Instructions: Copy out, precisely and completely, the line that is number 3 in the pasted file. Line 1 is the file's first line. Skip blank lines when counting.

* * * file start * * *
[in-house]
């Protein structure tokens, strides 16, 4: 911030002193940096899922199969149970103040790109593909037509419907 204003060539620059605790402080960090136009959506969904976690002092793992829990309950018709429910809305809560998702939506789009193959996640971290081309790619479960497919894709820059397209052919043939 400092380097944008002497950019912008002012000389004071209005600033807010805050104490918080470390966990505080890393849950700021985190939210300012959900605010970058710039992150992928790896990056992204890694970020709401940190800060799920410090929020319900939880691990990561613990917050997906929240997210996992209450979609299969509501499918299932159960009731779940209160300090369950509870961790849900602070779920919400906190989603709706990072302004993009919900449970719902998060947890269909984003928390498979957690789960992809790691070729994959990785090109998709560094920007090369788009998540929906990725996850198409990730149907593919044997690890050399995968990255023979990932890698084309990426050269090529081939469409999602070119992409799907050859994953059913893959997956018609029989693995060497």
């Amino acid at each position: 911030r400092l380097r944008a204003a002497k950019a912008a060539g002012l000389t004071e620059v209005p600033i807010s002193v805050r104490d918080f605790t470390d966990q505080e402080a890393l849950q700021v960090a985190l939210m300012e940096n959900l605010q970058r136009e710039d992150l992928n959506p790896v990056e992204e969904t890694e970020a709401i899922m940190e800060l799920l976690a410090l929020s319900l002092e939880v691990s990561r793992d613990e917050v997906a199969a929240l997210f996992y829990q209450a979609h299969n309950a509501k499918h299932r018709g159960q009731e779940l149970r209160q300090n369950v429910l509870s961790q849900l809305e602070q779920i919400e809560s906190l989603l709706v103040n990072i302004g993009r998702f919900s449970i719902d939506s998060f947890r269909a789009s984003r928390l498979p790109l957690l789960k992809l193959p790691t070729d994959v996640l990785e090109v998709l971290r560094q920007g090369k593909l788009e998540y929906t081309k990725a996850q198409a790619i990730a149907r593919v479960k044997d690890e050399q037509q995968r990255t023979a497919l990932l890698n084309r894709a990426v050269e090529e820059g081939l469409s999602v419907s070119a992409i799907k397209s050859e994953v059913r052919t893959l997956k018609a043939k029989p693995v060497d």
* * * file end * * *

């Amino acid at each position: 911030r400092l380097r944008a204003a002497k950019a912008a060539g002012l000389t004071e620059v209005p600033i807010s002193v805050r104490d918080f605790t470390d966990q505080e402080a890393l849950q700021v960090a985190l939210m300012e940096n959900l605010q970058r136009e710039d992150l992928n959506p790896v990056e992204e969904t890694e970020a709401i899922m940190e800060l799920l976690a410090l929020s319900l002092e939880v691990s990561r793992d613990e917050v997906a199969a929240l997210f996992y829990q209450a979609h299969n309950a509501k499918h299932r018709g159960q009731e779940l149970r209160q300090n369950v429910l509870s961790q849900l809305e602070q779920i919400e809560s906190l989603l709706v103040n990072i302004g993009r998702f919900s449970i719902d939506s998060f947890r269909a789009s984003r928390l498979p790109l957690l789960k992809l193959p790691t070729d994959v996640l990785e090109v998709l971290r560094q920007g090369k593909l788009e998540y929906t081309k990725a996850q198409a790619i990730a149907r593919v479960k044997d690890e050399q037509q995968r990255t023979a497919l990932l890698n084309r894709a990426v050269e090529e820059g081939l469409s999602v419907s070119a992409i799907k397209s050859e994953v059913r052919t893959l997956k018609a043939k029989p693995v060497d």